So the short answer is the atomic electrons may be held away from their nuclei by angular momentum; electrons without orbital angular momentum do overlap with their nuclei, but the overlap is small because the electrons are relatively cold, which makes them great big. This overlap does have observable effects on the behavior of atoms.

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+1 for a clear explanation of the issues - including the fact that weak nuclear decays are caused by electrons "finding themselves in the nucleus". – Floris Apr 18 '14 at 21:29

I have always thought that electrons can and do spend some (tiny) fraction of their time in the nucleus, depending on the orbital they occupy - the same quantum mechanics that says "they must remain in orbit" does in fact allow for orbitals that, while strictly speaking having zero probability at r=0, have a very small probability at a radius comparable to the radius of the nucleus (which is itself not a point). I have always understood this to be the basis of beta capture decay in which a proton in a (larger) nucleus captures an electron, and turns into a neutron.

This is the mechanism by which Rb-83 turns to Kr-83, for example.

You can see some beautiful images of orbitals in an earlier answer given to this same question - and one of the comments states exactly the same thing: there is a non-zero probability of finding electrons in the nucleus.

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So firstly, it is not the strong nuclear force that keeps electrons in fixed orbits around the nucleus.

The strong nuclear force, that is, the Quantum Chromodyanmic interactions, hold the protons and neutrons together in the nucleus, as well as holding the quarks and/ or antiquarks together in other hadrons and mesons. These interactions do not come into play here.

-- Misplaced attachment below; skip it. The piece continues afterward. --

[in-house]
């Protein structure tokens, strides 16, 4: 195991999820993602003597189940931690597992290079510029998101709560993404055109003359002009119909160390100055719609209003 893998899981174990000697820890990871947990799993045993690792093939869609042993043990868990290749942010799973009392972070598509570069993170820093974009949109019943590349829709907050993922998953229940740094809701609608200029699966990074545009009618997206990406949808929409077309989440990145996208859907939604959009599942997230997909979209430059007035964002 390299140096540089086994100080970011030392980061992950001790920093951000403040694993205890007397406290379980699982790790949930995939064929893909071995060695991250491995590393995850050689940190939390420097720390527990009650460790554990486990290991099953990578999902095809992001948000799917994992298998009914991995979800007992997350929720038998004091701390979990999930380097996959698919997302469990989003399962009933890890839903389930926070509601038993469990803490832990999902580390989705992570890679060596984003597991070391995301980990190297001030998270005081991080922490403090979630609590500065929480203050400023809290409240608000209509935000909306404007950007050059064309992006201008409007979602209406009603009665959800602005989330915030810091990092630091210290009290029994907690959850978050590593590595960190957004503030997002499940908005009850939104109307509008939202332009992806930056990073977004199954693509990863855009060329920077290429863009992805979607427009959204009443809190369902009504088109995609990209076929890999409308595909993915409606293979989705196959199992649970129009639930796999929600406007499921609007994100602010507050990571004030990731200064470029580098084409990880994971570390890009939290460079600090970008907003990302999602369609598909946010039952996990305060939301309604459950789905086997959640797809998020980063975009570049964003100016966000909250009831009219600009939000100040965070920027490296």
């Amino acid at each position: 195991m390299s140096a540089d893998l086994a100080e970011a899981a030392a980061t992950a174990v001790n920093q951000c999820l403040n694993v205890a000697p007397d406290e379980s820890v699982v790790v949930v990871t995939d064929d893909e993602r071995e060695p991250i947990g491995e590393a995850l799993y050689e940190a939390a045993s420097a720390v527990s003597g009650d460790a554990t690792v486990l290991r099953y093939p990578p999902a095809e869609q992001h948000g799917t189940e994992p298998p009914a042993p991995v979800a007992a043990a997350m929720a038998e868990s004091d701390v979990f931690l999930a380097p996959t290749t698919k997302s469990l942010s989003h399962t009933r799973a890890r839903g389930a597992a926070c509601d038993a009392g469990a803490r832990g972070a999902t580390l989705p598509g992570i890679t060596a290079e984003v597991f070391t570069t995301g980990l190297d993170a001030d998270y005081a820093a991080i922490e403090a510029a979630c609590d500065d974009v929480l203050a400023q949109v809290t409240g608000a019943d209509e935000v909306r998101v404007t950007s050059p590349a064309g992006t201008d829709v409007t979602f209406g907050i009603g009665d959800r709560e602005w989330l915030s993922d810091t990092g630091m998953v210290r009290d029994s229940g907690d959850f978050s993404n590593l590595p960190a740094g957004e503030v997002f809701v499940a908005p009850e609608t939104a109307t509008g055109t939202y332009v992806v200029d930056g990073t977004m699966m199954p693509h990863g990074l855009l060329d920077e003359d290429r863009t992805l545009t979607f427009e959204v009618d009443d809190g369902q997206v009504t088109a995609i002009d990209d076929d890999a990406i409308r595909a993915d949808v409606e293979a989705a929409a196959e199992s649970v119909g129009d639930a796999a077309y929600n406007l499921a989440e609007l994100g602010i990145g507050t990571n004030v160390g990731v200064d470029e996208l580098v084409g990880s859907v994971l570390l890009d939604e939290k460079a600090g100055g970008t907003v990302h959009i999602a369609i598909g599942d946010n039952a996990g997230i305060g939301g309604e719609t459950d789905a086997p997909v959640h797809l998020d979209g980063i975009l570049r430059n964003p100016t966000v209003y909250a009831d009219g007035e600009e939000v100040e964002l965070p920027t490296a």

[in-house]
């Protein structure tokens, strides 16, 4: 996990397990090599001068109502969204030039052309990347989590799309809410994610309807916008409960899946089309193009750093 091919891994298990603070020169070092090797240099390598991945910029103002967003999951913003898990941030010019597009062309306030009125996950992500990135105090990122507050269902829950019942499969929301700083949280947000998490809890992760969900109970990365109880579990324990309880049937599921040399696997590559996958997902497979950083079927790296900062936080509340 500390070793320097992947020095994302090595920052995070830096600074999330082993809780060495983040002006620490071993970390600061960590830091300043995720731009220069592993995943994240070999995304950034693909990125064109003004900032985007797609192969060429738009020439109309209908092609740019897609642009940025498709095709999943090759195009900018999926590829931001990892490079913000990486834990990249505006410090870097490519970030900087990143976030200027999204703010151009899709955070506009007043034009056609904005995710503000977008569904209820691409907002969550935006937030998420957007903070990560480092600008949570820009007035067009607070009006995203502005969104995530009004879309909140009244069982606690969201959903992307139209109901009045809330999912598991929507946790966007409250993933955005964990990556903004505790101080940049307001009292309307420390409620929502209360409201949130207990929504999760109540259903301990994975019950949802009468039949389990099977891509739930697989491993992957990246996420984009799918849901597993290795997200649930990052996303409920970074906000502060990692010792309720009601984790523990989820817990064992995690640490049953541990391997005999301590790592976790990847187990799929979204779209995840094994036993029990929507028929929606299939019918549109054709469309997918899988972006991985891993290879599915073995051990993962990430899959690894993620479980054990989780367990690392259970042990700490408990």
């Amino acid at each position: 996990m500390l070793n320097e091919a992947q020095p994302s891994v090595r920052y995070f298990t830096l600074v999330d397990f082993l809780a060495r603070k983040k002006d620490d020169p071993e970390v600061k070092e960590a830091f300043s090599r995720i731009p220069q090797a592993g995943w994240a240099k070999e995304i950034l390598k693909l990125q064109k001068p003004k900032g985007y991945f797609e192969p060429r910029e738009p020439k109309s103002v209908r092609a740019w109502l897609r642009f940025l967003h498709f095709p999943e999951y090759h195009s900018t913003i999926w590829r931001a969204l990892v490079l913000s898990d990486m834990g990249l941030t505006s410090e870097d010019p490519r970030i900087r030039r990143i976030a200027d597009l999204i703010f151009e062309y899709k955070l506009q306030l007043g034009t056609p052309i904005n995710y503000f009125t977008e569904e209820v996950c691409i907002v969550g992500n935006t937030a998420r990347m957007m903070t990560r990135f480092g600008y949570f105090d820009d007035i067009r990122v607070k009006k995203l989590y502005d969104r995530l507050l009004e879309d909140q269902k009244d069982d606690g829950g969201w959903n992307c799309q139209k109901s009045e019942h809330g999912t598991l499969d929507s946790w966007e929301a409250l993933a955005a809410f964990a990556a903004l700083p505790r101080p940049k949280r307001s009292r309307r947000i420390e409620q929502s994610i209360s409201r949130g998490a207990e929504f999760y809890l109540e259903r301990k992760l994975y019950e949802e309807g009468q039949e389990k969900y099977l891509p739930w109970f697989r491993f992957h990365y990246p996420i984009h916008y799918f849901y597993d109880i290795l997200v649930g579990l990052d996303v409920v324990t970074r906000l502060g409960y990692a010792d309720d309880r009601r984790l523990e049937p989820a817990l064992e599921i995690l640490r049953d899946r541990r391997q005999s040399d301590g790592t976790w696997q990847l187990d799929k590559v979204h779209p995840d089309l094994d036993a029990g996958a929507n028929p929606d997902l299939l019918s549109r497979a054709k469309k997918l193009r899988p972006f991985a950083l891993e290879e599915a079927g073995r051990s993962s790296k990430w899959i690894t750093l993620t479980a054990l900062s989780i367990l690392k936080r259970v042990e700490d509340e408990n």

It is the very nature of Quantum Mechanics which keeps the electrons in fixed orbits around the nucleus, and does not allow the electron to 'fall in' on top of the proton, in a Hydrogen atom say.

So firstly, we know from the Bohr model, that the energy levels of electrons orbiting atoms are discrete energy levels. That is, it is a quantum system.

In order for this to be the case, it turns out that the radius of the electron orbiting the proton must also be in descretised, namely in multiples of the Bohr radius

$$ r_0^2 = \frac{1}{4 \pi \varepsilon_0}\frac{\hbar^2}{e^2 m_e} $$

You can see a derivation of this done out here

This was a big problem in turn-of-the-century physics, "Why is the atom stable?", because Classical Electrodynamics would predict that indeed the electron would fall into the centre of the atom. This was part of what led to the creation of Quantum Mechanics. in the early 1900s.

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So if have just a proton and an electron next to each other, they won't fall onto each other either, will they? I mean there's no angular momentum in the Hamiltonian now, but I feel like a similar argument must hold. – user24082 Apr 14 '14 at 22:54
Though actually, having just posted an answer, I somehow recall reading that indeed there is a non-zero probability of finding a 1s electron of the Hydrogen atom at the centre where the proton is. I think it may have been in Heisenberg - The Physical Principles of The Quantum Theory. I'll have to look it up when I get home... – Flint72 Apr 14 '14 at 22:54
@Anthony well, you can't properly consider this Quantum Mechanical system without spin angular-momentum. The electron and proton are both spin-1/2 fermions, and a proper treatment of their dynamics requires taking this into account. – Flint72 Apr 14 '14 at 22:56
I see. But the same argument holds for just one proton, and one electron? – user24082 Apr 14 '14 at 22:58
Not orbiting, if I just release an electron and a proton from rest! – user24082 Apr 14 '14 at 23:29